Today's CIOs rarely stick around long enough to see the results of their initiatives materialize (or fail to), but this is a preventable problem.

Rather than leaving their replacements to pick up the pieces and reorganize ongoing projects, organizations should be more proactive about holding the interest of their existing CIOs. As I covered in my last post, offering competitive pay and integrating the CIO into more than just technical operations both promote a long, productive career.

Here are some additional ways to make your CIO stick.

  • Career progression: Even though a CIO has likely reached the top of their career ladder, it's natural that (in time) they'll seek out new challenges. Unfortunately for many businesses, these challenges often lie outside the organization. Businesses need to keep things interesting, identifying ways to evolve the CIO's role, and offering opportunities for them to tackle new problems. They must tailor the position to the individual’s talents and ambitions in order to harness their skills for the benefit of the organization. From having the CIO lead a new internal innovation group, to encouraging their involvement with new marketing or product development campaigns, there are a number of ways to break out of the CIO rut.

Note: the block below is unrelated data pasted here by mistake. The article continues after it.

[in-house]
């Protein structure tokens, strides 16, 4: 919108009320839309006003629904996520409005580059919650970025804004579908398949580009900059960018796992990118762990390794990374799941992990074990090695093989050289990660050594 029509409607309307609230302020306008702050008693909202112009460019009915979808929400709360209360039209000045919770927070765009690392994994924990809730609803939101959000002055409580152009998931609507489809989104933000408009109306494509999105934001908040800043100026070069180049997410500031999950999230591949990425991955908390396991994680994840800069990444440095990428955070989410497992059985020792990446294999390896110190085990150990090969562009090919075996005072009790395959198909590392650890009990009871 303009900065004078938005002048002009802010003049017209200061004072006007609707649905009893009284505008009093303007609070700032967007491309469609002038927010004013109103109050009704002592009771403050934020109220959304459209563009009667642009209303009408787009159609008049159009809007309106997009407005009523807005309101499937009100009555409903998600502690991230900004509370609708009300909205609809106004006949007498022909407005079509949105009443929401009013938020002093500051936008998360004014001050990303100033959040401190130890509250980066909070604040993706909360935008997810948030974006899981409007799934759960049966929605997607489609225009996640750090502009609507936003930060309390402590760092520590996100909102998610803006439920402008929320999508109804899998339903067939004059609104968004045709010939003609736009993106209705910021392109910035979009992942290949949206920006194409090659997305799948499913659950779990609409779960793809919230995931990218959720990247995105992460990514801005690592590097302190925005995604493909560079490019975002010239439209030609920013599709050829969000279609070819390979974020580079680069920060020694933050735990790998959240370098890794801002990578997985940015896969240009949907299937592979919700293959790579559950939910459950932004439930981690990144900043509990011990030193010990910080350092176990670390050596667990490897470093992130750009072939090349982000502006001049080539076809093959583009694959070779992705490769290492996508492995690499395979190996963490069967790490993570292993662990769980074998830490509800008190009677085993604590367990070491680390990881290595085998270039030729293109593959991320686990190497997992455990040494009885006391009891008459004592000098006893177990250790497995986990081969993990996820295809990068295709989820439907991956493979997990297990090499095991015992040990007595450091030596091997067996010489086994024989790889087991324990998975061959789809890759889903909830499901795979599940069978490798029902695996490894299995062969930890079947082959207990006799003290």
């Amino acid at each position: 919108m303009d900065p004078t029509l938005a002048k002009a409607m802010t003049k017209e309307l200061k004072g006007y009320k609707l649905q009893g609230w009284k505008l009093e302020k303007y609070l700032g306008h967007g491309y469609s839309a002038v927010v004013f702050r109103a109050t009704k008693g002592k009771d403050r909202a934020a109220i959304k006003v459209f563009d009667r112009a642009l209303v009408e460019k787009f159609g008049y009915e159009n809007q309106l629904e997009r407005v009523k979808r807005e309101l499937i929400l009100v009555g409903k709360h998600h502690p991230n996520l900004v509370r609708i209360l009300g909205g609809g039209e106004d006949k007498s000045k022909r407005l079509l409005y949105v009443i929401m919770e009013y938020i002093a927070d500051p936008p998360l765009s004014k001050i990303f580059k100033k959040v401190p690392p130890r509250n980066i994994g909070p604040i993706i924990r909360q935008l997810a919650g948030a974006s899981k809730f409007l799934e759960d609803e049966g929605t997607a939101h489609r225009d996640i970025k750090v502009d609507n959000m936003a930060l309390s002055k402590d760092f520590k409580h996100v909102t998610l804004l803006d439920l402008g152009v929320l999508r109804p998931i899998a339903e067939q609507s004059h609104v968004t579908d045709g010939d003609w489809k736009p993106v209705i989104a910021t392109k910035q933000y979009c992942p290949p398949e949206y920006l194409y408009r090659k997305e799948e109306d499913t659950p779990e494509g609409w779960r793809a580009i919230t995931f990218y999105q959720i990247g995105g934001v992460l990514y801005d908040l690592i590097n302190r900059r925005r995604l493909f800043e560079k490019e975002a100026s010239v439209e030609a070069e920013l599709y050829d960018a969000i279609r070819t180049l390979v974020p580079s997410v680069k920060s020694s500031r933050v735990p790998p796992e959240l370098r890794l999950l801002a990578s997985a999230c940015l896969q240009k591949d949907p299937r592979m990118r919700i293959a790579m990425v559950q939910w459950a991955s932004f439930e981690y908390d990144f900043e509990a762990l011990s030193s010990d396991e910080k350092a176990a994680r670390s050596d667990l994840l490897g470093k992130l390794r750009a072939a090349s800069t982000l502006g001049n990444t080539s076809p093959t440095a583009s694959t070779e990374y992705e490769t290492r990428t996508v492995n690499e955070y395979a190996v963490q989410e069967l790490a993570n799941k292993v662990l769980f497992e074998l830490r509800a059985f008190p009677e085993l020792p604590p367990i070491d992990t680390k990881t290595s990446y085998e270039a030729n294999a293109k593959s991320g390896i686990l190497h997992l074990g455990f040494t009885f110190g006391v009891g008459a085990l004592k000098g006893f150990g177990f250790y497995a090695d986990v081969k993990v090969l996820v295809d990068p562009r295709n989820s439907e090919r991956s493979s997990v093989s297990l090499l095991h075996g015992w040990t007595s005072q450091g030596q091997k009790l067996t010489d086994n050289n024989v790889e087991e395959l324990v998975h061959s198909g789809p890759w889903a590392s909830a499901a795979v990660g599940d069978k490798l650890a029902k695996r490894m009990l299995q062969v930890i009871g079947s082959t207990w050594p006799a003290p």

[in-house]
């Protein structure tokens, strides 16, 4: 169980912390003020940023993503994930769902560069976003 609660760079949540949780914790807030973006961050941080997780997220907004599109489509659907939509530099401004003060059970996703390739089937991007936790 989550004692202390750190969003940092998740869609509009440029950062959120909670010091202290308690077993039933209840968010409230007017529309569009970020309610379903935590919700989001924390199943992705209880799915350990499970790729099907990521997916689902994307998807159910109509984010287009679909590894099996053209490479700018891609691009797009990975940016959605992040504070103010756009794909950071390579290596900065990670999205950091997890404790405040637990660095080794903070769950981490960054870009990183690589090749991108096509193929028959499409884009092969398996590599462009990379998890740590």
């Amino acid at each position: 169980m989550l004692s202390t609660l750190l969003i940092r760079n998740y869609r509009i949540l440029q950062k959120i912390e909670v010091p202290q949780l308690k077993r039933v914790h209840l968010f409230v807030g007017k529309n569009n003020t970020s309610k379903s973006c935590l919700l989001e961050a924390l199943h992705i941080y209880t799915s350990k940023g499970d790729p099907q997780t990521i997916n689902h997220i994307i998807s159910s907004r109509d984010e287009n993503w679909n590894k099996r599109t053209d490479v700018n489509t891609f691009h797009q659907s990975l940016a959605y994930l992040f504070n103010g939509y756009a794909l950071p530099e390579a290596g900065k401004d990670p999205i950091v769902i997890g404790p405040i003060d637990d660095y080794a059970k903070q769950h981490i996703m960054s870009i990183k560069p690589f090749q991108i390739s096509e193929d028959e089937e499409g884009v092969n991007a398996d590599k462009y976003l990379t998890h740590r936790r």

• Succession planning: It may seem counterintuitive, but CIO succession planning can actually root a leader more deeply into a business. Mentoring new or younger IT staff and playing a larger role in corporate strategic planning (mapping the 10 or 15-year company vision), gives the CIO greater stake in a firm's future. Giving the CIO more forward-thinking duties encourages their own continuing education, motivating them to stay abreast of the emerging economic, technology and social changes that will impact the firm down the road. When it is the CIO's time to exit, the organization will be better prepared to transition the role without losing sight of its long-term goals.

Many companies today look at low retention rates as an inevitable byproduct of a fluctuating business climate. Successful companies, however, are those that won't settle for a semi-permanent CIO.

How do you keep your CIO interested in your business? What kind of planning do you already have in place for your CIO? Could you do a better job of keeping your CIO around?